Urinary incontinence greatly increases the risk for pressure sores. Excess moisture makes the skin’s superficial layer swell and break down. Urine contains ammonia and other chemicals which damage the skin. That’s why it’s important to use a barrier cream in the private areas when a person is incontinent. Barrier creams are different from moisture creams. They are thicker and not as easy to apply. Sometimes they are called moisture barrier, diaper, or pressure sore creams. Typical examples include Baza and Desitin. People have different personal preferences. Some creams contain zinc. Zinc protects and helps heal the skin while also calming down irritation.

Absorbent pads and briefs are useful to absorb urine away from the skin. They should be changed when wet. Be sure to gently cleanse the area and apply barrier cream with each change.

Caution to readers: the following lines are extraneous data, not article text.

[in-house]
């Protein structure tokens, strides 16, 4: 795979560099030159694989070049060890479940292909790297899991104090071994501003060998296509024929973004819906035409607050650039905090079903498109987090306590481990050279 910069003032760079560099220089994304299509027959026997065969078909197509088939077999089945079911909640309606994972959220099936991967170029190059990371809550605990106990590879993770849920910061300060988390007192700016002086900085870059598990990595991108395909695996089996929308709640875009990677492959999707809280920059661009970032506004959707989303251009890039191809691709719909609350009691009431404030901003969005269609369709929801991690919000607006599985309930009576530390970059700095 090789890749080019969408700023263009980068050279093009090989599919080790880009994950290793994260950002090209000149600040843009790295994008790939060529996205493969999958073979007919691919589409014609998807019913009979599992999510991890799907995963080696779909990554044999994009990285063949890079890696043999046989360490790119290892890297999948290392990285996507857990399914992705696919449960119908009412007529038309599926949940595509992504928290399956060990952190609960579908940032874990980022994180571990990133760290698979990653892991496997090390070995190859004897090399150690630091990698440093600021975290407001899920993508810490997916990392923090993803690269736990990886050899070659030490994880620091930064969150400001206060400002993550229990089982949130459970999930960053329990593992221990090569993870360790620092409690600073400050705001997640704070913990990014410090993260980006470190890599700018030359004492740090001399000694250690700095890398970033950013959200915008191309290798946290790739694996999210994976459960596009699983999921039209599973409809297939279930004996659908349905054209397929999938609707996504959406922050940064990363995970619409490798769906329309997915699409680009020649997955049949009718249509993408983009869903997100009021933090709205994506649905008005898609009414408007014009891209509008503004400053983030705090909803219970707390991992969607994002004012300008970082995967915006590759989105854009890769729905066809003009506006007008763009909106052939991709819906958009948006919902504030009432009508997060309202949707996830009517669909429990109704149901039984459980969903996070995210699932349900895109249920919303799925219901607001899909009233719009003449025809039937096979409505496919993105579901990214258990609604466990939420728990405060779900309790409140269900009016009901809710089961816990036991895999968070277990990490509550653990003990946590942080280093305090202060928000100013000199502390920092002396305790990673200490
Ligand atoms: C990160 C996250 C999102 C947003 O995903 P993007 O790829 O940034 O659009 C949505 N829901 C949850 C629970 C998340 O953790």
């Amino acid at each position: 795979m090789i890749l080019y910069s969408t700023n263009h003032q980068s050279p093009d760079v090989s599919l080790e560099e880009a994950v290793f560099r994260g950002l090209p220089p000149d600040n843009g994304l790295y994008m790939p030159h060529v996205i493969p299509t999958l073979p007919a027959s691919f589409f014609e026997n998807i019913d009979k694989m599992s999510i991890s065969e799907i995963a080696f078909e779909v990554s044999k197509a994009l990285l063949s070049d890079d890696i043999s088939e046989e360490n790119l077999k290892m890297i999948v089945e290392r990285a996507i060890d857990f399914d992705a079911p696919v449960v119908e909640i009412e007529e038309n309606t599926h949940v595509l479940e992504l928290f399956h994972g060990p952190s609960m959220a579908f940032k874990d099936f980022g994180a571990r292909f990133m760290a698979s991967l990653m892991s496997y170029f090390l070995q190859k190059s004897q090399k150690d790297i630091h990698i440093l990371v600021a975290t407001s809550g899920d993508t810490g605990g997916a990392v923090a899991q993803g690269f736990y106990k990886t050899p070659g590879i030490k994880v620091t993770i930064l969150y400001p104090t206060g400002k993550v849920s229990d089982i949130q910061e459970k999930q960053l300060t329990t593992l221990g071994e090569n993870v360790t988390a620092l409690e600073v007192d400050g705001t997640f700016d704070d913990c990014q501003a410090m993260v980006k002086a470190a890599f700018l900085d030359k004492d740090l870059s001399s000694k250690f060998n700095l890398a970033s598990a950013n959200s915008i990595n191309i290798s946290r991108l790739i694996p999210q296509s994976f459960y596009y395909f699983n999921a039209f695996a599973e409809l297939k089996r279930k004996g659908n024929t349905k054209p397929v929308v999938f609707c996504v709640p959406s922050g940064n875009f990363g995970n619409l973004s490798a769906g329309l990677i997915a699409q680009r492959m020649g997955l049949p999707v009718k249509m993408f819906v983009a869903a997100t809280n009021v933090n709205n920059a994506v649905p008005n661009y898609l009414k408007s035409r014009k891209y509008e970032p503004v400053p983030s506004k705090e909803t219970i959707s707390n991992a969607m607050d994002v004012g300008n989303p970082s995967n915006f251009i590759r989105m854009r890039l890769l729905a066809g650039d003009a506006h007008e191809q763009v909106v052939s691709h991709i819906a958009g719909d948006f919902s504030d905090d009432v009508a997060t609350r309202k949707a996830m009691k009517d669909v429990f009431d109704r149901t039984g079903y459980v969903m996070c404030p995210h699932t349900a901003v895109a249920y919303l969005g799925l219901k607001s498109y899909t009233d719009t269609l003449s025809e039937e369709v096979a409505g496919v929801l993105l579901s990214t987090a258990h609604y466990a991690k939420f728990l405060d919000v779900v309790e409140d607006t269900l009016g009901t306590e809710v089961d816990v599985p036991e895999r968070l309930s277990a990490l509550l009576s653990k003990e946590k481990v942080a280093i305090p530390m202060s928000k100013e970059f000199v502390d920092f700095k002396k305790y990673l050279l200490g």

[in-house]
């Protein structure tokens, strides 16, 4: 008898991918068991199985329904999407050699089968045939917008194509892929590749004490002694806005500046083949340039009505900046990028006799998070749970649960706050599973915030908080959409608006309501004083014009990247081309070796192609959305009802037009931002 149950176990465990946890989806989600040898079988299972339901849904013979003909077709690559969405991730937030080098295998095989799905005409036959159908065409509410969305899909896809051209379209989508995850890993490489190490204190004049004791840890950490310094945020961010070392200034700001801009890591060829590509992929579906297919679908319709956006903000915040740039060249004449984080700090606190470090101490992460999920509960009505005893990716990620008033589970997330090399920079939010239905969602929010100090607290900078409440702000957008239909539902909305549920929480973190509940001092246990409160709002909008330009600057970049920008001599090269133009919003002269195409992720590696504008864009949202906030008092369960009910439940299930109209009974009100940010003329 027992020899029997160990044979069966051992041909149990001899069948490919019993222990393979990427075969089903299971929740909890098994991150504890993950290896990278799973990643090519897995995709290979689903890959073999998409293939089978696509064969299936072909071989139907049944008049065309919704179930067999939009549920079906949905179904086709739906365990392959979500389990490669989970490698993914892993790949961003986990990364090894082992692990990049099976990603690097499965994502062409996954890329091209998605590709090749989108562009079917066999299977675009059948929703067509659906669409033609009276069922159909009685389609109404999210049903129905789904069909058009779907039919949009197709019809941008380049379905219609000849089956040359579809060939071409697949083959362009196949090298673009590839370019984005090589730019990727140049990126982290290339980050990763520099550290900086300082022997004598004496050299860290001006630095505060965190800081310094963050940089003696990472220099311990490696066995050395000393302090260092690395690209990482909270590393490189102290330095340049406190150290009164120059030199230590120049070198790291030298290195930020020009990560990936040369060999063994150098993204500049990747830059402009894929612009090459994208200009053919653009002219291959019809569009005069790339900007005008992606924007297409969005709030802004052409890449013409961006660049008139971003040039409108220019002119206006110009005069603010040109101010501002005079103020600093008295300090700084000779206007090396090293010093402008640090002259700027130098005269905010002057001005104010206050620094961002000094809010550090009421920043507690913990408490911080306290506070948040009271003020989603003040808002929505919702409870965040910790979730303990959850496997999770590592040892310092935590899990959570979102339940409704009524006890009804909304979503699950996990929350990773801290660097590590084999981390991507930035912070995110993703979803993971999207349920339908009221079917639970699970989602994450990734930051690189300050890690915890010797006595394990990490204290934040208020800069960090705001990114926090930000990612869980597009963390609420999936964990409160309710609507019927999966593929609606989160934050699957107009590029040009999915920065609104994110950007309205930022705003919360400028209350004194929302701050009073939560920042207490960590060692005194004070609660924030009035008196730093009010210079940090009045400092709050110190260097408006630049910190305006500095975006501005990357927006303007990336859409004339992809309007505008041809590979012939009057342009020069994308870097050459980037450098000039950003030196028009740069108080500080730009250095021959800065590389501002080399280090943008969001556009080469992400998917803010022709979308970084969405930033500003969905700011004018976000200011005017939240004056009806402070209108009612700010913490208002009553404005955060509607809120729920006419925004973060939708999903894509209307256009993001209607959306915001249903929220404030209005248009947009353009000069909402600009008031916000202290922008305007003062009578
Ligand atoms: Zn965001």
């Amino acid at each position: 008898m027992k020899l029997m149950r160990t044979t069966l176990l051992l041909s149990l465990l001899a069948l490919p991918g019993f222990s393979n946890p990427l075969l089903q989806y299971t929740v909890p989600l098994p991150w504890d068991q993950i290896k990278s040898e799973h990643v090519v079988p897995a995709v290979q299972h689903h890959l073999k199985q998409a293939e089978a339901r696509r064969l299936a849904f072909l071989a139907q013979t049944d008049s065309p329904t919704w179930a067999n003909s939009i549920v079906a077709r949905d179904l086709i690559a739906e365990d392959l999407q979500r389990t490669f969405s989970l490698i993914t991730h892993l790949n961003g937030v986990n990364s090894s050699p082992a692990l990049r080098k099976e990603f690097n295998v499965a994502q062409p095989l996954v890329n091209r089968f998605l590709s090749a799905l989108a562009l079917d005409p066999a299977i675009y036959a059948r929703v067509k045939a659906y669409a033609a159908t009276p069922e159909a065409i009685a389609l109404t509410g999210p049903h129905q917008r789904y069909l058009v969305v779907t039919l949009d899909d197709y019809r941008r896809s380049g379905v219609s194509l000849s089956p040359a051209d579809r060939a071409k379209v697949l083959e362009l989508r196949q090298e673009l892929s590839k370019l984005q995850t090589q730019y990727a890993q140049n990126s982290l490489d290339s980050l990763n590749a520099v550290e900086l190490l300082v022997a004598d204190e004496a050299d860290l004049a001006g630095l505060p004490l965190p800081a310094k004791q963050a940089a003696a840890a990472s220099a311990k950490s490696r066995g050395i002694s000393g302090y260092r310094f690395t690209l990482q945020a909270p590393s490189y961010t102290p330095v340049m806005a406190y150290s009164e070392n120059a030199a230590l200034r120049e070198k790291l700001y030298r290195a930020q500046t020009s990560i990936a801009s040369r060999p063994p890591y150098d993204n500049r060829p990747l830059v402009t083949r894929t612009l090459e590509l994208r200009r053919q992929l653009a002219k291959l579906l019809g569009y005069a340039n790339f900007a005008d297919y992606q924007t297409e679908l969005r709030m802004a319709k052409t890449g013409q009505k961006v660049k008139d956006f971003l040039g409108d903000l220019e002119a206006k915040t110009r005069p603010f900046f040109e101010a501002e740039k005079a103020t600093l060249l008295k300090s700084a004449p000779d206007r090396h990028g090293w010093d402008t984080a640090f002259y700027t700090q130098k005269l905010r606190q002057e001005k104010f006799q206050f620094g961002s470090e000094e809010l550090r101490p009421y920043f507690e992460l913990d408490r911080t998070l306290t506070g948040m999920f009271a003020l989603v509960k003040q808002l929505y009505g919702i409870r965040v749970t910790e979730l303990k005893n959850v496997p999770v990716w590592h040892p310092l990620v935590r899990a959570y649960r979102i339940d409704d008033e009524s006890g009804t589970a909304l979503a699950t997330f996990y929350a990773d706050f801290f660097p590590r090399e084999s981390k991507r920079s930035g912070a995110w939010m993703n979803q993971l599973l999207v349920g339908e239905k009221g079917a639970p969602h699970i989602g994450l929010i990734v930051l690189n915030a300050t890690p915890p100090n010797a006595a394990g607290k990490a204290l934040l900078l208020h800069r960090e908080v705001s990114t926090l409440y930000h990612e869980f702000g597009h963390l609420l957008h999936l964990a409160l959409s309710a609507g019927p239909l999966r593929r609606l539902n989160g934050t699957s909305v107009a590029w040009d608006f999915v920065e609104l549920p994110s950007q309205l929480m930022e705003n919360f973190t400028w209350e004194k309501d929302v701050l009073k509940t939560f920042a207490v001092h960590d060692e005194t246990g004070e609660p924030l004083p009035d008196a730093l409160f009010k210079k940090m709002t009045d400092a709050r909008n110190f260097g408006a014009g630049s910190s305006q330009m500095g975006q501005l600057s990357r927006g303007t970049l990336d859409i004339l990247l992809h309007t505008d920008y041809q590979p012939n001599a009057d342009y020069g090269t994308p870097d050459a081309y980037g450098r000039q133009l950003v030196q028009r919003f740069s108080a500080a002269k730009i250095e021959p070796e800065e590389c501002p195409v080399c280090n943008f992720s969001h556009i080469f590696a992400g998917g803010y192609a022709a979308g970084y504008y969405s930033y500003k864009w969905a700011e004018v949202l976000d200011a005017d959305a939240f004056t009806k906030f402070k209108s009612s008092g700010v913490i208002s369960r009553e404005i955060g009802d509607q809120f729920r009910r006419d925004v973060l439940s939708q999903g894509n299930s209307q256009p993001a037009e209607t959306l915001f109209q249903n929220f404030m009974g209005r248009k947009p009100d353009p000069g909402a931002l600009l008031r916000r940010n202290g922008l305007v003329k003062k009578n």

2) Avoid weight loss

Underweight frail people are at increased risk for pressure sores. People with recent weight loss are at especially high risk. A “healthy” diet is not healthy if it results in further weight loss. Instead, encourage more fat and higher protein in the diet. Protein is especially important for seniors. It is required for tissue health and repair. Fat is needed to provide extra calories and fat-soluble vitamins. Also, patients should stay well hydrated for both skin health and to avoid fatigue. Some vitamins are promoted for skin health. In a person with weight loss, these are helpful. They often contain extra Vitamin A, C, and Zinc. All are linked to skin health.

3) Avoid continuous pressure on any part of the body

Continuous pressure interrupts microcirculation and damages skin. This is especially important when bone is pressing against the surface. As a result, pressure sores at the tailbone, buttocks, and heels are major problems. Sores also occur on the hips when people lay on their sides. The key is to avoid continuously high pressure on any single area of skin. Even a brief period of relief from pressure helps. This can be as simple as leaning all the way forward or from one side to the other in a chair. Lift the heel up and reposition the foot.